the officer and prove through his answers that it was physically
    impossible for him to have seen me commit the offense I was ticketed
    for. Then the judge asked him if he saw it, he said he did, the judge
    said "Guilty."

    You can't win. The cops lie and the judges know it and support them.
    Nuts 2 Ya, Feb 1, 2004
  6. Tim Kreitz

    dale Guest

    I am on my third GPS and now have a Garmin 196 which is quite sophisticated,
    but I don't think it records the speeds I have traveled. It does make and
    keep a track of everywhere I go and keeps an odometer until I erase it. This
    GPS is used in an airplane.

    What GPS do you have and will my Garmin record my speeds like yours does and
    I just don't know it.
    dale, Feb 1, 2004
  7. Is that how you signed your letter to the troopers? :)
    Jamin Kortegard, Feb 1, 2004
  8. Tim Kreitz

    Kurt Guest

    Did you have a lawyer?
    A lawyer can be worth the initial cost.

    - Kurt
    Kurt, Feb 1, 2004
  9. Tim Kreitz

    Bownse Guest

    Trust me: District courts hear appeals.

    Jeff Davis County "doesn't extend the courtesy of deferred adjudication
    to the defendants in their court". To appeal, I had to DOUBLE the
    standard cost of the ticket, round it up to the next highest hundred
    dollars, and send it at a MO with an explanation for the appeal. It
    went to district court where they granted it to me (6 months later
    because the local county atorney kept forgetting to file the request). I
    also learned that my 90 days "probation" would start the day to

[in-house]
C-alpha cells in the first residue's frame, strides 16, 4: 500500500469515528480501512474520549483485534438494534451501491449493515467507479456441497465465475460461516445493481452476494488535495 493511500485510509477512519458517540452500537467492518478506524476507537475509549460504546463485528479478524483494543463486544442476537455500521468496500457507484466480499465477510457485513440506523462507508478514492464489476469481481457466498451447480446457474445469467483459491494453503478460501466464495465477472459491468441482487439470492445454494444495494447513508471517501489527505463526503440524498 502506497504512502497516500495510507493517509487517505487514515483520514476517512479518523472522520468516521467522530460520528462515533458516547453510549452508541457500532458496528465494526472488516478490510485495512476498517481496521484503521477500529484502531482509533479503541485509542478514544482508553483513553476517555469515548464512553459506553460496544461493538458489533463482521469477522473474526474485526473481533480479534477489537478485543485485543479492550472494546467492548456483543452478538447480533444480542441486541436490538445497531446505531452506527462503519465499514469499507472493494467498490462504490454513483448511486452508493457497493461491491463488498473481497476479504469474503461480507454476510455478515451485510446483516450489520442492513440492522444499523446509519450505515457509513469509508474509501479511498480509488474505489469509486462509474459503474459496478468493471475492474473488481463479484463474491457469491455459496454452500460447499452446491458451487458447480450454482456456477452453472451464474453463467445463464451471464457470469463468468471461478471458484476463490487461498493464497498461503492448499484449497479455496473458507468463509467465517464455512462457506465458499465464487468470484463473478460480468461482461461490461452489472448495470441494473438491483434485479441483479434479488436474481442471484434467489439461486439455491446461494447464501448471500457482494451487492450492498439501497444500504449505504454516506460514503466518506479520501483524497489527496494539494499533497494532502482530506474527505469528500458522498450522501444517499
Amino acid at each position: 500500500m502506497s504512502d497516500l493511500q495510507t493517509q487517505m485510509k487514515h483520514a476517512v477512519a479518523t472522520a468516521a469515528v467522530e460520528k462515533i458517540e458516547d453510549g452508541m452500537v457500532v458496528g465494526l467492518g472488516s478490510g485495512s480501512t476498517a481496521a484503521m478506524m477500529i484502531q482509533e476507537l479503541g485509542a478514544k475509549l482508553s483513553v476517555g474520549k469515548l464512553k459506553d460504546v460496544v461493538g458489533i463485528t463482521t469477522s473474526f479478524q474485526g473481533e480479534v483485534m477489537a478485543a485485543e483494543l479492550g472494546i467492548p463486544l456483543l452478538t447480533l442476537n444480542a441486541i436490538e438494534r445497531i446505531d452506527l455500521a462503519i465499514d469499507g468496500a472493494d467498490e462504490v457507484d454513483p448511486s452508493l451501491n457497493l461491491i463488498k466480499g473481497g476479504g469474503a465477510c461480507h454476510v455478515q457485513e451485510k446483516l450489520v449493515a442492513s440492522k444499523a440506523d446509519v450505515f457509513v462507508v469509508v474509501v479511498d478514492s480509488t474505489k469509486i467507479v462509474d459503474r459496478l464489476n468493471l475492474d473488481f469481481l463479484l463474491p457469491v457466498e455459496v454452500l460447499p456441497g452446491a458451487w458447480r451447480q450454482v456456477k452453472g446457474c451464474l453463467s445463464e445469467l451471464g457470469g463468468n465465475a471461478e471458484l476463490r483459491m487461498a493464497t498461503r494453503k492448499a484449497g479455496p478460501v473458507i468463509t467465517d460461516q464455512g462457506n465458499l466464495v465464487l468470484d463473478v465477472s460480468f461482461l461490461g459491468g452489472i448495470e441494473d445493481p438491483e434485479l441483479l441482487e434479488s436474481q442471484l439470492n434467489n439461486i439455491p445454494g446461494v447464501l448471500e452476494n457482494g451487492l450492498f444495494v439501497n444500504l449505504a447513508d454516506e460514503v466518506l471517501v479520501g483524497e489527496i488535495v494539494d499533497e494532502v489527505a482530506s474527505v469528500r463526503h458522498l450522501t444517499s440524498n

verdict DA was granted (not the date of the ticket). I got the judge to
    do it for "time served" because of the delays. I eventually got about
    $60 back from my $400 deposit on my no lo contendre appeal.

    Bottom line was ALL courts extend that deferred adjudication if
    requested when driver safety is also offered. This county judge wanted
    to see how determined I was and knew that it hadn't been 12 months since
    my last safety class. I called his bluff and the money I spent didn't
    stay in his jurisdiction except for their cut for clerical fees.
    Bownse, Feb 1, 2004
  10. Tim Kreitz

    B. Peg Guest

    Your GPS says 82 was your max and he says his radar gun said 91?

    Would he dispute the GPS calibration over that of his gun? Seems a lot of
    planes would be crashing if the GPS system was that much worse than his gun

    Would be interesting matter in court to dispute his claim against your gps
    track log with the judge.

    Fwiw, I had the same stunt pulled by a leo on a residential corner where he
    claims (visibly, no radar) that I was doing 40-45 in the turn in my car. If
    I could make that 90 degree turn at that speed I would have rolled the car.
    Oh, GPS track log in my car said I was doing 12-18 mph in that said turn.
    Real story is that mr. leo wanted his kids to play "safely" in "his" street.

    Oh, sell your house should a leo ever move next door. Laws don't apply to
    them -- or their delinquent kids, relatives, friends (mostly other leos),
    etc. Damhik >:^(

    B. Peg, Feb 1, 2004
  11. Tim Kreitz

    Bownse Guest

    The lawyer sapenad the officers ticket log book and saw the trend.